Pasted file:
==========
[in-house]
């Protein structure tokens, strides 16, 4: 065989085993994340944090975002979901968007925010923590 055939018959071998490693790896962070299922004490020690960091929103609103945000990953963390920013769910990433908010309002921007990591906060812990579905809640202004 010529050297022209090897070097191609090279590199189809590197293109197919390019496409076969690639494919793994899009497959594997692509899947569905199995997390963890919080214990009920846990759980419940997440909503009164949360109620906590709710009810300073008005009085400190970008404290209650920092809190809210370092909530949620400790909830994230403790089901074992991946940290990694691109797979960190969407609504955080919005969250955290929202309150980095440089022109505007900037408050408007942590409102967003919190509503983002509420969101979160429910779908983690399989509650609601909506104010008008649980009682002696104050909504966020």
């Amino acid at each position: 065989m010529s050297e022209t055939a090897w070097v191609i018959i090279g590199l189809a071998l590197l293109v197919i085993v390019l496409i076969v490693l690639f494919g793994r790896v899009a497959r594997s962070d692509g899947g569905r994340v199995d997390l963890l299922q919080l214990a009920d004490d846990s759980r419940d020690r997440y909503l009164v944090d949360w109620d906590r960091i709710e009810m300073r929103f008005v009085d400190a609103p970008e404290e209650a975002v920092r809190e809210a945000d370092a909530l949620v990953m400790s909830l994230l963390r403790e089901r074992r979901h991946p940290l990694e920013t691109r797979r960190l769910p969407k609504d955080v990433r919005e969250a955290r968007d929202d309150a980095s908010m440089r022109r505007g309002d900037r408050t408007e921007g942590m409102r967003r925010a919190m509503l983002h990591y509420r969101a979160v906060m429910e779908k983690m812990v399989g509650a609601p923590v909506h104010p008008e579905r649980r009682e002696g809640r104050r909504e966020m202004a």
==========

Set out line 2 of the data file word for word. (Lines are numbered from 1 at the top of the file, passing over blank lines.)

């Protein structure tokens, strides 16, 4: 065989085993994340944090975002979901968007925010923590 055939018959071998490693790896962070299922004490020690960091929103609103945000990953963390920013769910990433908010309002921007990591906060812990579905809640202004 010529050297022209090897070097191609090279590199189809590197293109197919390019496409076969690639494919793994899009497959594997692509899947569905199995997390963890919080214990009920846990759980419940997440909503009164949360109620906590709710009810300073008005009085400190970008404290209650920092809190809210370092909530949620400790909830994230403790089901074992991946940290990694691109797979960190969407609504955080919005969250955290929202309150980095440089022109505007900037408050408007942590409102967003919190509503983002509420969101979160429910779908983690399989509650609601909506104010008008649980009682002696104050909504966020």